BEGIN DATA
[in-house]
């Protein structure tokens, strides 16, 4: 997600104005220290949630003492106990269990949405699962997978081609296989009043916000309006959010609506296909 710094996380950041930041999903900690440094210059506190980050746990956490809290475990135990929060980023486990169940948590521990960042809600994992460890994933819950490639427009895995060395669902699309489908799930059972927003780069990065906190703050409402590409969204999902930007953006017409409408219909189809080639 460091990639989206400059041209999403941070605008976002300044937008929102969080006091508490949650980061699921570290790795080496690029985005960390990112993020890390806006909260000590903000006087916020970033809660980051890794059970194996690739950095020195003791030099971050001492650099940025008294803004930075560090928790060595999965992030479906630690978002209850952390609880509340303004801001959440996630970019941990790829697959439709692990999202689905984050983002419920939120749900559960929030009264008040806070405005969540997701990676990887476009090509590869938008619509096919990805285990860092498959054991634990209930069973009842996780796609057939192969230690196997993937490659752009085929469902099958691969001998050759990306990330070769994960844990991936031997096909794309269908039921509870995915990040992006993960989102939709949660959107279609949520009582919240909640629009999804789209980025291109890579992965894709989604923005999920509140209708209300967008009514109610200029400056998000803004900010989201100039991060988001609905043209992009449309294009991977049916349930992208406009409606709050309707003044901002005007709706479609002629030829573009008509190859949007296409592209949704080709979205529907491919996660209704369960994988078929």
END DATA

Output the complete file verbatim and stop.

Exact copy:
[in-house]
């Protein structure tokens, strides 16, 4: 997600104005220290949630003492106990269990949405699962997978081609296989009043916000309006959010609506296909 710094996380950041930041999903900690440094210059506190980050746990956490809290475990135990929060980023486990169940948590521990960042809600994992460890994933819950490639427009895995060395669902699309489908799930059972927003780069990065906190703050409402590409969204999902930007953006017409409408219909189809080639 460091990639989206400059041209999403941070605008976002300044937008929102969080006091508490949650980061699921570290790795080496690029985005960390990112993020890390806006909260000590903000006087916020970033809660980051890794059970194996690739950095020195003791030099971050001492650099940025008294803004930075560090928790060595999965992030479906630690978002209850952390609880509340303004801001959440996630970019941990790829697959439709692990999202689905984050983002419920939120749900559960929030009264008040806070405005969540997701990676990887476009090509590869938008619509096919990805285990860092498959054991634990209930069973009842996780796609057939192969230690196997993937490659752009085929469902099958691969001998050759990306990330070769994960844990991936031997096909794309269908039921509870995915990040992006993960989102939709949660959107279609949520009582919240909640629009999804789209980025291109890579992965894709989604923005999920509140209708209300967008009514109610200029400056998000803004900010989201100039991060988001609905043209992009449309294009991977049916349930992208406009409606709050309707003044901002005007709706479609002629030829573009008509190859949007296409592209949704080709979205529907491919996660209704369960994988078929």